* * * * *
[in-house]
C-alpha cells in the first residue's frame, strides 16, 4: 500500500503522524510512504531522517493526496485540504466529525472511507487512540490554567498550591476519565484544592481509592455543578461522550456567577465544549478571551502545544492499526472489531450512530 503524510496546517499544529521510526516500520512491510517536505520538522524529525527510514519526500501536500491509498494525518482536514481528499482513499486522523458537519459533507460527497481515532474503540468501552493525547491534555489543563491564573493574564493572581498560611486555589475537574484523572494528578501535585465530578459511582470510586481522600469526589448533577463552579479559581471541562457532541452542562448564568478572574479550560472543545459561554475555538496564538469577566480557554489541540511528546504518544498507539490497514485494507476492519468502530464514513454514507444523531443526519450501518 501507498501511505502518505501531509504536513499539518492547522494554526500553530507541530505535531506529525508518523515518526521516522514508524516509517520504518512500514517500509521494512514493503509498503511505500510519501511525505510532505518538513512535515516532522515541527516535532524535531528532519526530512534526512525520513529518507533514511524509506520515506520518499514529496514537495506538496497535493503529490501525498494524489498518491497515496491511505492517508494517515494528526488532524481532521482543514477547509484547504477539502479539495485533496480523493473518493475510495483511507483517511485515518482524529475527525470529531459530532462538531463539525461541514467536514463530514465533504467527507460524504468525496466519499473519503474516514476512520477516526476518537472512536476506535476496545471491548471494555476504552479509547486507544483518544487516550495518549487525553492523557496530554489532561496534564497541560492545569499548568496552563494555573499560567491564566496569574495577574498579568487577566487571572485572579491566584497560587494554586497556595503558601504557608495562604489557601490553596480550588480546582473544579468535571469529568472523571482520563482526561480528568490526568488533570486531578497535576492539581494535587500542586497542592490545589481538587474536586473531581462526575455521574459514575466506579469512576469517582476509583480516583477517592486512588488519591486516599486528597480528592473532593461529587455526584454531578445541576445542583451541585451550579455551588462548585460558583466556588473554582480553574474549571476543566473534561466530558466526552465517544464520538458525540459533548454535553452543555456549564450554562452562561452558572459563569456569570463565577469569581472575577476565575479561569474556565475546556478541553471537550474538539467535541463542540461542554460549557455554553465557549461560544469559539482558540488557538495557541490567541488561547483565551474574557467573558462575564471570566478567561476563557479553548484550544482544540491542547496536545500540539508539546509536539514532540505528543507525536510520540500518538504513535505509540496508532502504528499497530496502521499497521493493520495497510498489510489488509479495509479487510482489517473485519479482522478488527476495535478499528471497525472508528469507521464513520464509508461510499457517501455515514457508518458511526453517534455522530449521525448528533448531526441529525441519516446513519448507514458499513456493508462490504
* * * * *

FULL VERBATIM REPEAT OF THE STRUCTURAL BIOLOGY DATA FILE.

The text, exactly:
[in-house]
C-alpha cells in the first residue's frame, strides 16, 4: 500500500503522524510512504531522517493526496485540504466529525472511507487512540490554567498550591476519565484544592481509592455543578461522550456567577465544549478571551502545544492499526472489531450512530 503524510496546517499544529521510526516500520512491510517536505520538522524529525527510514519526500501536500491509498494525518482536514481528499482513499486522523458537519459533507460527497481515532474503540468501552493525547491534555489543563491564573493574564493572581498560611486555589475537574484523572494528578501535585465530578459511582470510586481522600469526589448533577463552579479559581471541562457532541452542562448564568478572574479550560472543545459561554475555538496564538469577566480557554489541540511528546504518544498507539490497514485494507476492519468502530464514513454514507444523531443526519450501518 501507498501511505502518505501531509504536513499539518492547522494554526500553530507541530505535531506529525508518523515518526521516522514508524516509517520504518512500514517500509521494512514493503509498503511505500510519501511525505510532505518538513512535515516532522515541527516535532524535531528532519526530512534526512525520513529518507533514511524509506520515506520518499514529496514537495506538496497535493503529490501525498494524489498518491497515496491511505492517508494517515494528526488532524481532521482543514477547509484547504477539502479539495485533496480523493473518493475510495483511507483517511485515518482524529475527525470529531459530532462538531463539525461541514467536514463530514465533504467527507460524504468525496466519499473519503474516514476512520477516526476518537472512536476506535476496545471491548471494555476504552479509547486507544483518544487516550495518549487525553492523557496530554489532561496534564497541560492545569499548568496552563494555573499560567491564566496569574495577574498579568487577566487571572485572579491566584497560587494554586497556595503558601504557608495562604489557601490553596480550588480546582473544579468535571469529568472523571482520563482526561480528568490526568488533570486531578497535576492539581494535587500542586497542592490545589481538587474536586473531581462526575455521574459514575466506579469512576469517582476509583480516583477517592486512588488519591486516599486528597480528592473532593461529587455526584454531578445541576445542583451541585451550579455551588462548585460558583466556588473554582480553574474549571476543566473534561466530558466526552465517544464520538458525540459533548454535553452543555456549564450554562452562561452558572459563569456569570463565577469569581472575577476565575479561569474556565475546556478541553471537550474538539467535541463542540461542554460549557455554553465557549461560544469559539482558540488557538495557541490567541488561547483565551474574557467573558462575564471570566478567561476563557479553548484550544482544540491542547496536545500540539508539546509536539514532540505528543507525536510520540500518538504513535505509540496508532502504528499497530496502521499497521493493520495497510498489510489488509479495509479487510482489517473485519479482522478488527476495535478499528471497525472508528469507521464513520464509508461510499457517501455515514457508518458511526453517534455522530449521525448528533448531526441529525441519516446513519448507514458499513456493508462490504